As they have recognition from ABRS, they should be a good centre. I believe the main difference is that the BHS have very specific rules about who can escort hacks, teach lessons etc, using their own exam system. The ABRS does obviously have rules about this, but they are willing to accept non-BHS qualifications. I assume there are other minor differences too. If you are uncertain, why not ask the owner or your instructor why they haven't gone for BHS accreditiation.

The only disadvantage of it not being a BHS school is that at most BHS schools you can work towards BHS stage one by doing progressive tests, and often work towards higher level exams too. As a leisure rider, this isn't something you're likely to be concerned with.

Offcolour · 16/09/2013 09:02

Hi, quick update, I've finally had my first lesson and I think I will stick with this stables. The yard is a bit scruffy but seems pretty clean and they are friendly.

I rode horribly, couldn't seem to steer at all in trot (I was hanging onto the horse's mouth and making it stop to begin with) which was really frustrating because I'd waited ages to ride and was really looking forward to it, but the instructor got me trotting without reins which reminded me I didn't need to hang on! We also did trotting without stirrups.

I learnt stuff I'd never done before (like which thigh muscles I needed to engage to grip) and my tummy muscles really hurt afterwards which has never happened before - I guess this is because I haven't used them properly before when riding. I've realised just how much I have to learn and I think I'm going to have to go right back to basics because I can't seem to remember even how to hold the reins and steer properly, but I feel that I will get proper instruction here. It's odd because when I rode on holiday I was happily trotting in circles, changing the rein and staying in the track fine but I just couldn't seem to get to grips with steering this horse. It was a shorter lesson and we went to trotting pretty quickly so I didn't have time to just remember how to ride like I did last time. Hopefully it'll come back quicker next time! The instructor suggested continuing private lessons on the same horse to build confidence and a bond with the horse and encouraged me to take the horse out to the field which I hadn't done before.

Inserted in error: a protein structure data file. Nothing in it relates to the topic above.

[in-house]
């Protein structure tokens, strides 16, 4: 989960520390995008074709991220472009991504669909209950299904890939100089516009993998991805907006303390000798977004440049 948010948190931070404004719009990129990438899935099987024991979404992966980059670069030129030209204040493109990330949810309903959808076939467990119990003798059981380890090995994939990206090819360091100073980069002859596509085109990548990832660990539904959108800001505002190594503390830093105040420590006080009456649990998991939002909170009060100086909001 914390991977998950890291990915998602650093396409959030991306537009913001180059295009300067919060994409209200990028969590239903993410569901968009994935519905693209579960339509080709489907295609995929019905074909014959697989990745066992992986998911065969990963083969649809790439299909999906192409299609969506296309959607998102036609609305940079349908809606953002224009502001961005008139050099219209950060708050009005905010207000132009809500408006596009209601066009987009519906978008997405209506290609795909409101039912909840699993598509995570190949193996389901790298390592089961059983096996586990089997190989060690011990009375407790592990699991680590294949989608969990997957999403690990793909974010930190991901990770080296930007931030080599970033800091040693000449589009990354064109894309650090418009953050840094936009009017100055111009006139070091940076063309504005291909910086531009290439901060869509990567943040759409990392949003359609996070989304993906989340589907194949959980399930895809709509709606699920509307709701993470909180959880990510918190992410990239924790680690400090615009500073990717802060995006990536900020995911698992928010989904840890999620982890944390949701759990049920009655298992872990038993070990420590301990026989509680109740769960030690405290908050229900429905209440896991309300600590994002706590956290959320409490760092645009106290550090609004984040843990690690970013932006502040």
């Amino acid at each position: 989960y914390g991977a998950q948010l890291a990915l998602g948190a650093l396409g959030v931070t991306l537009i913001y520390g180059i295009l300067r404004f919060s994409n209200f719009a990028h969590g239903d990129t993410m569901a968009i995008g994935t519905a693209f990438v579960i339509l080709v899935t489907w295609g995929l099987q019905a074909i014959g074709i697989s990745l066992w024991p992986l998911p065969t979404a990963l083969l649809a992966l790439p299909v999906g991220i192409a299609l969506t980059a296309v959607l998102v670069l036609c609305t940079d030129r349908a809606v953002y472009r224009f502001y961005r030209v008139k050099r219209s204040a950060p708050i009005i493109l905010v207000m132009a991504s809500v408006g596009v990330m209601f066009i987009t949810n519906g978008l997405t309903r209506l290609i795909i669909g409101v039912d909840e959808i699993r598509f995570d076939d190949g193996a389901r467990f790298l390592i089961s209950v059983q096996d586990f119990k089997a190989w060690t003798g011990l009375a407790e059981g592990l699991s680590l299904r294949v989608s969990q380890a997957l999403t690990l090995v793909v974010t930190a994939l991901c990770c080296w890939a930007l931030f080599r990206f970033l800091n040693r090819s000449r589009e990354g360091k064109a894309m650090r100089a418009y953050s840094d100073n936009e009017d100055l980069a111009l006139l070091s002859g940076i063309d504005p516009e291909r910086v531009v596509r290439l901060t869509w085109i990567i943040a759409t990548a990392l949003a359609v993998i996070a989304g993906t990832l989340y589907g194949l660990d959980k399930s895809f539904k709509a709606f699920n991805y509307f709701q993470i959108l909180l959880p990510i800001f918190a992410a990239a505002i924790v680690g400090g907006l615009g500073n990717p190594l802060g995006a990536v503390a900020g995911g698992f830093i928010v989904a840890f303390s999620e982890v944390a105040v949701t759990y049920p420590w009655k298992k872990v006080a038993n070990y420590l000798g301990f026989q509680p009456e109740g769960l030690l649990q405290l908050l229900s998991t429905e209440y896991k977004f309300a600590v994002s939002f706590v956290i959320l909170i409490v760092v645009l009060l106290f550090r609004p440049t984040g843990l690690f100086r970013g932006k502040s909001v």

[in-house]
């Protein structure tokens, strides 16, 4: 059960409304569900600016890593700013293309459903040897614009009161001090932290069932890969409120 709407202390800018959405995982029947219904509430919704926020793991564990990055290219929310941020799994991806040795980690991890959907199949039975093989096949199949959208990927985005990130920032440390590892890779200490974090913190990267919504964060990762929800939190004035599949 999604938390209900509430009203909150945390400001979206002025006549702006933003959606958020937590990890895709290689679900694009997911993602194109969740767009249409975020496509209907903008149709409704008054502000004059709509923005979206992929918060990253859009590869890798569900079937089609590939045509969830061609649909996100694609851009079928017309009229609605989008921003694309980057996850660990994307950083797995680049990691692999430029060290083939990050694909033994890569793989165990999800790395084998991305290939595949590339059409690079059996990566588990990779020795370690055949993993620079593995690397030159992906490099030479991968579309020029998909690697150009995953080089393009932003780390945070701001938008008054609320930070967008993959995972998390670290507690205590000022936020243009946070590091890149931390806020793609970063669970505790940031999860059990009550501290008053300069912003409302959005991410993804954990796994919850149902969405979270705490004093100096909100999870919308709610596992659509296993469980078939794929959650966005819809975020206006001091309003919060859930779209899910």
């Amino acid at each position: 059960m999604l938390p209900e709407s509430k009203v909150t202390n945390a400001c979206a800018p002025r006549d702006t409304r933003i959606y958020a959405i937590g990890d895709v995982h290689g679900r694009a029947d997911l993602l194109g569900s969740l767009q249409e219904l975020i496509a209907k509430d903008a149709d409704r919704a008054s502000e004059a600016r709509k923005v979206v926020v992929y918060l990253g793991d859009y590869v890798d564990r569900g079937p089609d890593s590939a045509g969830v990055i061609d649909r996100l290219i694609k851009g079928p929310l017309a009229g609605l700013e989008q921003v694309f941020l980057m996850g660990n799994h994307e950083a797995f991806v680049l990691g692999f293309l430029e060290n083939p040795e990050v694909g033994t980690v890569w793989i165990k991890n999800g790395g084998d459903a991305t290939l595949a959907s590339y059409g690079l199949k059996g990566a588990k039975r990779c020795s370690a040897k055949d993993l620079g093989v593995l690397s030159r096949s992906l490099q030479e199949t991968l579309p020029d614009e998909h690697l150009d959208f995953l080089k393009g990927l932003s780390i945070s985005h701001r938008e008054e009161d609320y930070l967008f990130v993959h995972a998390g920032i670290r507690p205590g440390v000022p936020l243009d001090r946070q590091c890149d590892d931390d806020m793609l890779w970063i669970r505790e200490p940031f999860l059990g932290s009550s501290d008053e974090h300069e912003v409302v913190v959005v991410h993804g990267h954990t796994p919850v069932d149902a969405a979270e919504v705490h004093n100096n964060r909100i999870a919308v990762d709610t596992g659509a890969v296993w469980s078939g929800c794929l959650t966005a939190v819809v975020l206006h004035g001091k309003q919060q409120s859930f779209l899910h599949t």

I just want to get on again and do it properly but I have to wait 2 weeks till next lesson as I'm only going every other week due to ££s and time.... Sad.

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Booboostoo · 19/09/2013 13:47

Glad you had a good lesson! Being in pain afterwards means you worked the right muscles so it's a good sign...even though it does hurt a lot! Ridding without reins/stirrups is the way to go to get your balance back.

carabos · 19/09/2013 17:36

I learnt stuff I'd never done before (like which thigh muscles I needed to engage to grip)

And right there is the problem.
You don't grip with anything. If someone is telling you to grip, then you need to stop having lessons with them. Riding is about balance, not gripping.

I'd be asking some very searching questions about the instructor's qualifications and riding experience.

Sorry to rain on your parade.

Offcolour · 19/09/2013 18:09

Hi carabos,
She wasn't telling me to grip with my knees, in fact she was telling me not to grip with my knees. She said you engage the muscle at the very top of your inner thigh (not the one that goes down to your knee) against the saddle and your tummy muscles. I don't know if that makes any difference...?